Greg Nelson for Sports Illustrated

There was an "anything you can do, I can do better" vibe to Paul's stretch run. Remember, it was Duncan who played more than eight minutes with five fouls in San Antonio's Game 2 victory. Here, Paul topped that mark by playing the final 9:03 without fouling out, scoring or assisting on 11 straight Clippers points as the Spurs attempted to mount a rally. The trick, he joked, was to treat his man like a raging bull. "I was playing matador defense," he said in his postgame interview. "I didn't want to give [the referees] a chance to call a sixth [foul]."

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This wasn't a solo show from Paul, however, and he was the first to acknowledge that. "Game ball goes to Austin Rivers," Paul told ABC in a postgame interview, adding later at the podium: "Without [Austin's] production today, we don't win this game." 

Rivers enjoyed a nice day in the sun after two-plus years spent toiling in New Orleans followed by three solid months of questions once his father acquired him in a January trade. "The coach's son" and "disappointing lottery pick" is a tough one-two punch to overcome, particularly when your fellow second-unit cast members are often overmatched. Rivers had posted a 10.6 Player Efficiency Rating since arriving with the Clippers—well below league average—and had scored 17 points on 18 shots through the first three games of the series.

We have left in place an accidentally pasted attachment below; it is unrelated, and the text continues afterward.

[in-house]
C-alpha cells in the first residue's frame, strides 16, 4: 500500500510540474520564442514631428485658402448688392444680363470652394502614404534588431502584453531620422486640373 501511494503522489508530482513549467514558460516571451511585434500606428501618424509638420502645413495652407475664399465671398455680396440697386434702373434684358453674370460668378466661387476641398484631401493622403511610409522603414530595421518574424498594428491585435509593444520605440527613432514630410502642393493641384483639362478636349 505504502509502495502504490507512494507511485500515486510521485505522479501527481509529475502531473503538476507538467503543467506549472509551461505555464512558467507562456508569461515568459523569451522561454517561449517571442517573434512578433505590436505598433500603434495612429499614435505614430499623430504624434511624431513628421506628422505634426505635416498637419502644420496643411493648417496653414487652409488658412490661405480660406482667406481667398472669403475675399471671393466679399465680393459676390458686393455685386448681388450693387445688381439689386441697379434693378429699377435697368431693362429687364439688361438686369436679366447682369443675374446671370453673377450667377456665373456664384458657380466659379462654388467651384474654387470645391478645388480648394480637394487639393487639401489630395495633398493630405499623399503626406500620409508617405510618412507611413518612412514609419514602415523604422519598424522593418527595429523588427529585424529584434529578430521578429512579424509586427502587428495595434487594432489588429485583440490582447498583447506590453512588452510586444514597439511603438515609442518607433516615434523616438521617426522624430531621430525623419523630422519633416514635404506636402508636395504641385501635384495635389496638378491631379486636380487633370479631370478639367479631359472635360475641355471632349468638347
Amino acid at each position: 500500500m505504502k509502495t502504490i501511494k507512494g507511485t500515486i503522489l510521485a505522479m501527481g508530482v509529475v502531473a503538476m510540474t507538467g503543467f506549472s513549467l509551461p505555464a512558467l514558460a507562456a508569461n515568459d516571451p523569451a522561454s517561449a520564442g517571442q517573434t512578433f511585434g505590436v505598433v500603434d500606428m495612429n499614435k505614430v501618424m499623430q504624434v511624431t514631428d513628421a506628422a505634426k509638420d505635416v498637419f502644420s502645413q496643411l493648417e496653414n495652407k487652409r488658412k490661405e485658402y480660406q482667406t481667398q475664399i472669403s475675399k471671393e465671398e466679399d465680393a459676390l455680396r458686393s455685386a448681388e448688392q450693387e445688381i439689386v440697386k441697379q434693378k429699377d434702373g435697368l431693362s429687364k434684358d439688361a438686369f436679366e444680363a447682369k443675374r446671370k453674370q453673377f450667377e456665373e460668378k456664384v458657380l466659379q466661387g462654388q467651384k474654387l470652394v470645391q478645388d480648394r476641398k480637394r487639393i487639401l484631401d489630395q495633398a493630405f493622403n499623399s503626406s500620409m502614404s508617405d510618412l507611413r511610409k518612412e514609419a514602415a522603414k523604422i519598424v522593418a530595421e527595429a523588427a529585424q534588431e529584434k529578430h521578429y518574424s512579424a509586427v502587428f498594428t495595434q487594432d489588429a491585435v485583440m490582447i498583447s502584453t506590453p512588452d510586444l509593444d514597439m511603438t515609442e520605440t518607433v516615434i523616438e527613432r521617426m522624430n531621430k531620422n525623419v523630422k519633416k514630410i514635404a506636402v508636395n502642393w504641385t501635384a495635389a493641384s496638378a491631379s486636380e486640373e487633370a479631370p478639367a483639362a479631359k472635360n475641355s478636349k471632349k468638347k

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For whatever reason, he was a new man in Game 4, totaling 16 points on just eight shots. He turned the corner, finished through contact, backed down Mills, pulled up from inside the arc, completed plays in transition and even drew an and-one on Duncan with a pretty, unexpected off-leg runner. Here was Rivers, at least for one night when his jumpers were falling, delivering a response to months of jeers and an answer to Mills's game-changing play in Game 2.  

San Antonio, for its part, played a mystifying game. In addition to Popovich's concerns about the silly and ill-timed fouls, the Spurs wasted Tony Parker's best offensive game of the series and another good scoring night from Kawhi Leonard by uncharacteristically leaving points on the board. San Antonio shot just 6 for 25 from deep (Danny Green went scoreless in 28 minutes despite six three-point attempts) and missed 10 free throws, including four big misses by Parker in the final period. "We see a lot of things we can fix by just doing it the right way," Duncan said. 

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As the series returns to the Staples Center for Tuesday's Game 5, neither team has fully solidified its identity. The Clippers have won the two games they've played well in, but their inconsistency still looms as a question. The Spurs have been steadier and looked untouchable in Game 3, but they just gave away home-court advantage and clearly have their hands full offsetting the impact of Paul and Blake Griffin when L.A.'s star duo has it going.  

Once the win was in hand, Paul didn't seem like he wanted to dwell on the turnaround from Game 3. Rivers had gotten on them at a video session on Saturday, he explained, but kicking into gear only after getting an earful isn't sufficient. "The great teams come out like that regardless," Paul said in his postgame interview, already bracing for San Antonio's inevitable response.